Man Sentenced to 28 Years in Prison for Charity Fraud

Man Convicted in $100 Million Navy Veterans’ Charity Fraud Case

charity fraudA man accused of running a charity fraud case out of Florida has been sentenced to 28 years in prison for running the scam.

On November 14th, an Ohio jury found the mystery man, referred to in court documents as “Mr. X,” guilty of charity fraud that cost donors $100 million over several years. The defendant claims he is a man named Bobby Thompson, but prosecutors and authorities both say that he is actually a former attorney named John Donald Cody.

Authorities traced the name Bobby Thompson back to a man who was not connected with the charity fraud, and who had his identity stolen.

Cody was convicted for federal crimes related to his charity fraud, including racketeering, theft, 12 counts of identity theft, and money laundering. He was indicted on the charity fraud charges in Florida in 2010, but escaped and disappeared for two years, before being arrested in Portland, Oregon.

His charges stem from an organization that he ran in Florida, called the United States Navy Veterans Association, which collected money for veterans of the Navy. Reportedly, he defrauded donors of nearly $100 million in 41 states. Only a fraction of the charity fraud money has been recovered, however – when he was arrested in 2012, police found several fake IDs and a suitcase with about $980,000 inside.

Cody is, according to federal authorities, a “cold-case fugitive,” and has been wanted on multiple federal charges since 1987, starting with an accusation of embezzlement from an estate. He also appeared on an FBI “Wanted” poster for espionage at one time.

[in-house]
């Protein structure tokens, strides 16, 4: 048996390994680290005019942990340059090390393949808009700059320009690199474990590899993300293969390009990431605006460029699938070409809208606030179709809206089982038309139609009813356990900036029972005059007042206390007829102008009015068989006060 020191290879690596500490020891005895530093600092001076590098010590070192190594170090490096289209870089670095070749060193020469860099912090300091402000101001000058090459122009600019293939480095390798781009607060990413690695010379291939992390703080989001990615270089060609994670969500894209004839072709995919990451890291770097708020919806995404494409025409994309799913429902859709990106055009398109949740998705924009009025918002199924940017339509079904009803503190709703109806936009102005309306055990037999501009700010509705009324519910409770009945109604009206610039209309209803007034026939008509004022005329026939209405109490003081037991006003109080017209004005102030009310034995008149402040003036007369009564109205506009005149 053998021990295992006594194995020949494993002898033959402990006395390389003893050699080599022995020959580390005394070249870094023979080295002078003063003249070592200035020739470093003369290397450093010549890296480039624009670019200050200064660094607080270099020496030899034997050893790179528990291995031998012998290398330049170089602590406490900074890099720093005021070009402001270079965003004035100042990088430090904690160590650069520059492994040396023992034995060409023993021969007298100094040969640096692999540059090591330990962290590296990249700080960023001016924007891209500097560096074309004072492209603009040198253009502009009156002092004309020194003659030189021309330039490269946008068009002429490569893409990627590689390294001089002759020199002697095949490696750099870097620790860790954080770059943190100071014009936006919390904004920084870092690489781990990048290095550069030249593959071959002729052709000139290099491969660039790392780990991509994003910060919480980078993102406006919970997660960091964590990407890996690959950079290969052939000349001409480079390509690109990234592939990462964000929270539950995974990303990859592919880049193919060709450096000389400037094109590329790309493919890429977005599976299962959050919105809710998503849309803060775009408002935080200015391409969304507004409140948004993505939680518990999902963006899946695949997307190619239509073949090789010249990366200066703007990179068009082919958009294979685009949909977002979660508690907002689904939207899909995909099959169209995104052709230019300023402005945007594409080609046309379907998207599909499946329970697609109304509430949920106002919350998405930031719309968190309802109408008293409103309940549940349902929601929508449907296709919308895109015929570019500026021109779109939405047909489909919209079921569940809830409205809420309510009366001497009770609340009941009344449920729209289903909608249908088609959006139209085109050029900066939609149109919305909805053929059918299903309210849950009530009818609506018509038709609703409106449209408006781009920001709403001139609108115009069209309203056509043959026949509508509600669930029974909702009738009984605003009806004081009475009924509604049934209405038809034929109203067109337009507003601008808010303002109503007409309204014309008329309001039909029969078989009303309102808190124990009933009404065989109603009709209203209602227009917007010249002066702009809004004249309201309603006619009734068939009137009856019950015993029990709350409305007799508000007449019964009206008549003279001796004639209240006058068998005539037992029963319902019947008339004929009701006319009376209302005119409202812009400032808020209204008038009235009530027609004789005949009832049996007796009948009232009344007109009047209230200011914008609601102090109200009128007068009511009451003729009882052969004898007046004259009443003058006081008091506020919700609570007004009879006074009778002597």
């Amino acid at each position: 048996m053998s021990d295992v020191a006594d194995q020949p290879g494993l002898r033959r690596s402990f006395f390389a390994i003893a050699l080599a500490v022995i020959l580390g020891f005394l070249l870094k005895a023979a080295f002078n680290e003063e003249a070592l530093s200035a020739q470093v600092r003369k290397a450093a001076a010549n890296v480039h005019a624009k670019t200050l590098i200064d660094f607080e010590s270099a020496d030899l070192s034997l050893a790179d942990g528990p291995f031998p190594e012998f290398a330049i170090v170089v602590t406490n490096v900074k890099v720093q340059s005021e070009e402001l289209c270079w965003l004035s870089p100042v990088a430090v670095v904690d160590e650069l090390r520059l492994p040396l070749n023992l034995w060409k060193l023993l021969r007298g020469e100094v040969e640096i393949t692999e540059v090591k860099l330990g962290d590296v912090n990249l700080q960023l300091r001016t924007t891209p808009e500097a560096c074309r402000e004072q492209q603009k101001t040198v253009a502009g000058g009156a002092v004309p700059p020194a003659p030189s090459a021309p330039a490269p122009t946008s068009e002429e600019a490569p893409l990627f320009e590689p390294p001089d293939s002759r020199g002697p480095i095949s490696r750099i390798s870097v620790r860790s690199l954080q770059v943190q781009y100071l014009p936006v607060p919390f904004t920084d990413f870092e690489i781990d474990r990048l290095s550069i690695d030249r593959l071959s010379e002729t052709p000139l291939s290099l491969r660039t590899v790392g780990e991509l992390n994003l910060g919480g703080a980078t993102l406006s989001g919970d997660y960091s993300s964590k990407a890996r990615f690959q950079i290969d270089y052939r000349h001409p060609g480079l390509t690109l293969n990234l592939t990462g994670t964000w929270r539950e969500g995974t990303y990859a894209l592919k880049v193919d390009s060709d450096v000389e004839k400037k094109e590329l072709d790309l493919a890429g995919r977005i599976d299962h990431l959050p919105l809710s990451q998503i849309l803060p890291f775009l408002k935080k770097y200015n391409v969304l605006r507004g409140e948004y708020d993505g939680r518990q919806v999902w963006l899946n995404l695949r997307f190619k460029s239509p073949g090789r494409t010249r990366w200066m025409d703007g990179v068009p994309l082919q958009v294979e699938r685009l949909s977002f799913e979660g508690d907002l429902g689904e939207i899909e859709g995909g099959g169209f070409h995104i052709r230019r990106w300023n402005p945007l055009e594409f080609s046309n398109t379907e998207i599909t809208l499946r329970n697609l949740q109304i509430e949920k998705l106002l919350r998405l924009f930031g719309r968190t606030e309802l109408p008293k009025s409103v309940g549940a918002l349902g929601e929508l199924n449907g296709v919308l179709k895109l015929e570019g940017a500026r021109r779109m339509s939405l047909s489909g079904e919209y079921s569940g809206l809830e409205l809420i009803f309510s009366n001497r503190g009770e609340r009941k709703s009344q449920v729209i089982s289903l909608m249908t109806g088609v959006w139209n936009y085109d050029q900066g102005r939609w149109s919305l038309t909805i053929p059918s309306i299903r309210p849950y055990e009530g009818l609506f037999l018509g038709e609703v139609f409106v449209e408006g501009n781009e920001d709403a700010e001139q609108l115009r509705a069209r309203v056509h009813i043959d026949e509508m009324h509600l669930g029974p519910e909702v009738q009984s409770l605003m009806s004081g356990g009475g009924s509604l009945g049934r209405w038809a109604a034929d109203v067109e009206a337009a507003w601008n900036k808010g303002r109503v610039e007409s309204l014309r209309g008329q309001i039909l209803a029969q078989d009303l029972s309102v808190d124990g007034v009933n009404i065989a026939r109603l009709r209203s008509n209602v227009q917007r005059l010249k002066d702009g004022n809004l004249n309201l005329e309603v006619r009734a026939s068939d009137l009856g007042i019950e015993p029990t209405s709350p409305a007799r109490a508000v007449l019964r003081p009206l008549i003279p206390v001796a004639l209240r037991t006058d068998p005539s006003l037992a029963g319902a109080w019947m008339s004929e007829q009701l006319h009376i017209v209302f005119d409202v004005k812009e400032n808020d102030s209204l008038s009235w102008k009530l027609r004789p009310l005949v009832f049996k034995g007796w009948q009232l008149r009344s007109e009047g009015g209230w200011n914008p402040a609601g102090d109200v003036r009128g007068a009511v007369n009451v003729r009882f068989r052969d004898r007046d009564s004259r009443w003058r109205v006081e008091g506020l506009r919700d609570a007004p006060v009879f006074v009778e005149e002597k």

Cody originally agreed to testify in his trial, then changed his mind later. He repeatedly appeared in court with unclean hair and clothes, and a generally disheveled appearance. Once during his trial, the judge became so exasperated by his appearance that the court took a break so Cody could comb his hair.

Currently, $101,000 of Cody’s assets have been seized and donated to some Ohio veterans’ charities. The office also wants $650,871.30 for a default judgment order, with the money going to veterans charities, according to Dan Tierney, a DeWine spokesman.

Cody has been fined $6 million, in addition to his 28 years in prison for charity fraud. The Ohio Attorney General’s office originally asked for Cody, who is 67 years old, to receive 41 years in prison.

The Strom Law Firm Defends Against Federal Financial and Charity Fraud Charges

As a former U.S. Attorney, Pete Strom handled these types of criminal fraud cases, from RICO violations to financial fraud and wire fraud. If you have been charged with financial, bank, mail, wire, or charity fraud, or making false statements, contact the Strom Law Firm, LLC today for a free consultation to discuss the most effective defense to your case and how to avoid further personal and professional damage. We handle your case with utmost discretion, exploring every viable strategy to secure a most favorable outlook. 803.252.4800.

Speak Your Mind